U.S. military veteran steers passion of auto mechanics into advanced mechanical design at ORNL
In 2012, Adam Wonder returned from deployment in Afghanistan as a member of the U.S. Marine Corps Reserves. It had been two years since he last walked the paths of a university campus, and he knew he wanted to finish the education he had started as an undergraduate. He just wasn’t sure he wanted to remain in the field he had chosen.
Bearing this uncertainty, he entered into Pellissippi State Community College’s engineering transfer program designed to prepare students for coursework at the University of Tennessee, Knoxville. He liked his part-time classes at Pellissippi well enough, but it wasn’t until he accepted an apprenticeship to become a full-time certified Automotive Technician that he fully accepted his decision to become a mechanical engineer.
After advancing to a full-time course load at Pellissippi while juggling full-time work, he applied and was accepted to the Laboratory Technology Program administered by the Oak Ridge Institute for Science and Education (ORISE) for the U.S. Department of Energy at Oak Ridge National Laboratory (ORNL), which taught him advanced manufacturing techniques including the ins and outs of 3-D printing using the software program SolidWorks.
“Anyone who is not already aware would be amazed by the growing capabilities of 3-D printing,” said Wonder, who received his certification as a SolidWorks Associate as a result of his participation in the AMWDP. “I, for one, was totally unaware of the advantages and capabilities of 3-D printing and carbon composite technologies. The technology can create plastics, prosthetics, food, metal parts and even human body parts.”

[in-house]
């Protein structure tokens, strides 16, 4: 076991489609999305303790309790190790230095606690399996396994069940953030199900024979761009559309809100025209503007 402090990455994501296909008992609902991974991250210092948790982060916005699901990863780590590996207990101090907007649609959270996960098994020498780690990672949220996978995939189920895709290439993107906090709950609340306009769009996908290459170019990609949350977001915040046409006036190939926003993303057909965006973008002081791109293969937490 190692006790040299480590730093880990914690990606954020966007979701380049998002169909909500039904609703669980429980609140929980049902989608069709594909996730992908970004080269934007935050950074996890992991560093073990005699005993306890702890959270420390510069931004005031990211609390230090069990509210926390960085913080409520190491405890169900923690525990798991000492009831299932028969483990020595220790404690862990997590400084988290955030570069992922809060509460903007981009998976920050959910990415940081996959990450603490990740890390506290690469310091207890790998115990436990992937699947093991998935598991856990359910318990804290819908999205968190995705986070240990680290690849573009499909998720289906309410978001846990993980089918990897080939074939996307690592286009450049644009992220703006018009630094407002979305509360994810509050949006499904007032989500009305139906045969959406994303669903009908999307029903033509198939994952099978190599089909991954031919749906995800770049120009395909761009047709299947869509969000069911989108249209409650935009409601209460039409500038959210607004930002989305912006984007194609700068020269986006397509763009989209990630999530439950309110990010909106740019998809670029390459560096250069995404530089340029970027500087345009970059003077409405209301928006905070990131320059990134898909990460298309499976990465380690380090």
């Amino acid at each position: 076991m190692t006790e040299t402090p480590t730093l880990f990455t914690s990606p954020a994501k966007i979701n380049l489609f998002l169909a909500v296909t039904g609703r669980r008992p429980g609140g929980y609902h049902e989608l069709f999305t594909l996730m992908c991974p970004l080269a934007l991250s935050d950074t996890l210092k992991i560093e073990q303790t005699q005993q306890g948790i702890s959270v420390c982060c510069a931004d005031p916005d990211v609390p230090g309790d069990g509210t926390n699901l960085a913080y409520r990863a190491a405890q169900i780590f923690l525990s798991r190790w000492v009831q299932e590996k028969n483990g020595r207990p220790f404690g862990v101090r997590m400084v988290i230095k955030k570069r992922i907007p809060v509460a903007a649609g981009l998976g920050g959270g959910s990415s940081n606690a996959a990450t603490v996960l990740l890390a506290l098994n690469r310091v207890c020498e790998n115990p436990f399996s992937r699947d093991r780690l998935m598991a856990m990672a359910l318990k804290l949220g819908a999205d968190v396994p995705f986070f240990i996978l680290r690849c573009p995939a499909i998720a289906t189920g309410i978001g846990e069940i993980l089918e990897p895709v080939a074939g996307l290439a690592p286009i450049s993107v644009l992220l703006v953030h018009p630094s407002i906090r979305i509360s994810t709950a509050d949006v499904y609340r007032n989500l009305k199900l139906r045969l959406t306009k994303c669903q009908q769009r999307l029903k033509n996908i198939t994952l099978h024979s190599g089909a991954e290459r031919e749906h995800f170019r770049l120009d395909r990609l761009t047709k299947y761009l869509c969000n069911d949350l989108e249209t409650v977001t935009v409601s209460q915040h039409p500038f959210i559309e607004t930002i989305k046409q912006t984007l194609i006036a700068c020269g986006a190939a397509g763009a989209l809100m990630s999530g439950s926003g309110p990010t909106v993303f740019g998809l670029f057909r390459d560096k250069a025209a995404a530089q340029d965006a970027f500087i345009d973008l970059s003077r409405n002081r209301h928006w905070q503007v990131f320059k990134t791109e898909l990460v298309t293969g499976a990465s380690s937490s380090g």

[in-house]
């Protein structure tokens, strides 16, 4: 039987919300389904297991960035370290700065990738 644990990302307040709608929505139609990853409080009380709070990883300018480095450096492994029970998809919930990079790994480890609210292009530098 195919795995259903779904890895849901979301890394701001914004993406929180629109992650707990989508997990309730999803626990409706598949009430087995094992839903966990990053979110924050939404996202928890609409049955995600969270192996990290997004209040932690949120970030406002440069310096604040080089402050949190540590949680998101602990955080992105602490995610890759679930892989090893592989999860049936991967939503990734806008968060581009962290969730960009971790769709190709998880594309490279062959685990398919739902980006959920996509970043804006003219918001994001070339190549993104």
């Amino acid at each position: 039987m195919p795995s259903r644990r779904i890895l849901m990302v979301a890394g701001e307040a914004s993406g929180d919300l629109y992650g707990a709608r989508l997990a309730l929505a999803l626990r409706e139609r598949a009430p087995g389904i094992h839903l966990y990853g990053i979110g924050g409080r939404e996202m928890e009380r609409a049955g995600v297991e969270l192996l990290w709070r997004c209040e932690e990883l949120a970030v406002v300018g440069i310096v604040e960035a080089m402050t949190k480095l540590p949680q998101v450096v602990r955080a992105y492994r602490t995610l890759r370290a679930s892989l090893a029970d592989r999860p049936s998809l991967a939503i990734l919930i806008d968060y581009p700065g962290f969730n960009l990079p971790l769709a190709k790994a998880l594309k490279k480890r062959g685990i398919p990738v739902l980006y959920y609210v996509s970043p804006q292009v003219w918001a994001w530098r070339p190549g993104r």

Pleased with his experience in AMWDP, Wonder jumped on board an additional ORISE research opportunity, one that has since positioned him at one of the most renowned facilities at ORNL: the Spallation Neutron Source.
“As part of the Lab Tech Program at ORNL, I collaborate with a group of scientists that develop neutron polarization instruments for the Spallation Neutron Source and High Flux Isotope Reactor,” said Wonder, who receives guidance from his mentor Dr. Lee Robertson in the Neutron Sciences Directorate. “A big part of my job is to develop the mechanical design of these instruments, and see them through machining, fabrication and final assembly.”
Polarized neutrons are those whose spin orientation is in a particular direction, like toward that of a magnetic field, rather than at random. Scientists study polarized neutrons for many purposes, including for clues to the structure of the nucleus, or the inner most part of an atom that contains the protons and neutrons.
The program has exposed him to a wide variety of technology and design challenges―like high-vacuum and high-powered systems―while also affording him the unique opportunity to gain feedback on his own mechanical drawings from the machinists fabricating his designs.
“I have thoroughly enjoyed designing projects and getting to see them come together from concept to final assembly and end use,” said Wonder. “It has been a very valuable and rewarding experience.”
Wonder, who joined the Lab Tech program in spring 2015, plans to finish his degree in mechanical engineering and pursue a career in design and development, whether it’s for research and development, aerospace, or his strongest passion, cars. In his spare time, he builds and drives drift cars, having built a 1989 Nissan 240sx from the ground up, including chassis and suspension modification and fabrication, complete engine rebuild, and performance tuning.
Whatever his ultimate path, he knows the real-world experience gained at ORNL will drive him forward.
“This has been one of the most valuable experiences of my life. I enjoy coming into work every day and working on various exciting projects,” said Wonder. “I’m incredibly blessed and thankful for this opportunity and I can’t wait to see where it leads me.”